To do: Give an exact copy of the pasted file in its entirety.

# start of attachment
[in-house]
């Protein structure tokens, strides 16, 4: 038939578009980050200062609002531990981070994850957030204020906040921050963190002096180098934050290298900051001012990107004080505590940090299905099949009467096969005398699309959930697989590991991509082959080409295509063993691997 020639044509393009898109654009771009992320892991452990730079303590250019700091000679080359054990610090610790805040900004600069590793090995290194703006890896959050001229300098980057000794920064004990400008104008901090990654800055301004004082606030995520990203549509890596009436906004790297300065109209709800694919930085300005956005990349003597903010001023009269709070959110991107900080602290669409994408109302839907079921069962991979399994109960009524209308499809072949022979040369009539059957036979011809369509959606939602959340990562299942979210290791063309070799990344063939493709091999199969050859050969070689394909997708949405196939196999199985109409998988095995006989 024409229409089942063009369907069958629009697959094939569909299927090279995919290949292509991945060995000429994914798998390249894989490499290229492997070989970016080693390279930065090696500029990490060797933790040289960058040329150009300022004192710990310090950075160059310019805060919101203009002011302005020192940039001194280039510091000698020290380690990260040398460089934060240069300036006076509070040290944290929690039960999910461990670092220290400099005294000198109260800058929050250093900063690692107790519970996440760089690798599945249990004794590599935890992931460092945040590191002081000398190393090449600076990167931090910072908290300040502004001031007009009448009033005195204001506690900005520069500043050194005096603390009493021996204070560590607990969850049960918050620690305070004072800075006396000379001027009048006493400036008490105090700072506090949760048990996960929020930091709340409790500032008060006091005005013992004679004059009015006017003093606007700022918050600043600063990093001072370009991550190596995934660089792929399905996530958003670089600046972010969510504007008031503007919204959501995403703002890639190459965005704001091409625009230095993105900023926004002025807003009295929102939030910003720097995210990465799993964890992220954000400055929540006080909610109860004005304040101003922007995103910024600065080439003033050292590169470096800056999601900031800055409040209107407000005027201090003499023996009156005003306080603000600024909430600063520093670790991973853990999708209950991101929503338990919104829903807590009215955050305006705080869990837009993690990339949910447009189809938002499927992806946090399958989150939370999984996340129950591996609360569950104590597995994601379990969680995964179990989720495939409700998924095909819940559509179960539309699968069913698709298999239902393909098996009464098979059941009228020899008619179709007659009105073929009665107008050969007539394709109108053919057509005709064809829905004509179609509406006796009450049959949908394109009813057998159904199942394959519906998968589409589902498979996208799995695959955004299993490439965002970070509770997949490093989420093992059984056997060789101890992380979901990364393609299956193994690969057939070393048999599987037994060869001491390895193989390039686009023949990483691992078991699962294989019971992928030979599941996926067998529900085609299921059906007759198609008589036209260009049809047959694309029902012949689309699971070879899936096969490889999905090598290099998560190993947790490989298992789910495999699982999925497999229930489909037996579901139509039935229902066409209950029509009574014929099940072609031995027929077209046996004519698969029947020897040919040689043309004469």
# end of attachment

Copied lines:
[in-house]
């Protein structure tokens, strides 16, 4: 038939578009980050200062609002531990981070994850957030204020906040921050963190002096180098934050290298900051001012990107004080505590940090299905099949009467096969005398699309959930697989590991991509082959080409295509063993691997 020639044509393009898109654009771009992320892991452990730079303590250019700091000679080359054990610090610790805040900004600069590793090995290194703006890896959050001229300098980057000794920064004990400008104008901090990654800055301004004082606030995520990203549509890596009436906004790297300065109209709800694919930085300005956005990349003597903010001023009269709070959110991107900080602290669409994408109302839907079921069962991979399994109960009524209308499809072949022979040369009539059957036979011809369509959606939602959340990562299942979210290791063309070799990344063939493709091999199969050859050969070689394909997708949405196939196999199985109409998988095995006989 024409229409089942063009369907069958629009697959094939569909299927090279995919290949292509991945060995000429994914798998390249894989490499290229492997070989970016080693390279930065090696500029990490060797933790040289960058040329150009300022004192710990310090950075160059310019805060919101203009002011302005020192940039001194280039510091000698020290380690990260040398460089934060240069300036006076509070040290944290929690039960999910461990670092220290400099005294000198109260800058929050250093900063690692107790519970996440760089690798599945249990004794590599935890992931460092945040590191002081000398190393090449600076990167931090910072908290300040502004001031007009009448009033005195204001506690900005520069500043050194005096603390009493021996204070560590607990969850049960918050620690305070004072800075006396000379001027009048006493400036008490105090700072506090949760048990996960929020930091709340409790500032008060006091005005013992004679004059009015006017003093606007700022918050600043600063990093001072370009991550190596995934660089792929399905996530958003670089600046972010969510504007008031503007919204959501995403703002890639190459965005704001091409625009230095993105900023926004002025807003009295929102939030910003720097995210990465799993964890992220954000400055929540006080909610109860004005304040101003922007995103910024600065080439003033050292590169470096800056999601900031800055409040209107407000005027201090003499023996009156005003306080603000600024909430600063520093670790991973853990999708209950991101929503338990919104829903807590009215955050305006705080869990837009993690990339949910447009189809938002499927992806946090399958989150939370999984996340129950591996609360569950104590597995994601379990969680995964179990989720495939409700998924095909819940559509179960539309699968069913698709298999239902393909098996009464098979059941009228020899008619179709007659009105073929009665107008050969007539394709109108053919057509005709064809829905004509179609509406006796009450049959949908394109009813057998159904199942394959519906998968589409589902498979996208799995695959955004299993490439965002970070509770997949490093989420093992059984056997060789101890992380979901990364393609299956193994690969057939070393048999599987037994060869001491390895193989390039686009023949990483691992078991699962294989019971992928030979599941996926067998529900085609299921059906007759198609008589036209260009049809047959694309029902012949689309699971070879899936096969490889999905090598290099998560190993947790490989298992789910495999699982999925497999229930489909037996579901139509039935229902066409209950029509009574014929099940072609031995027929077209046996004519698969029947020897040919040689043309004469």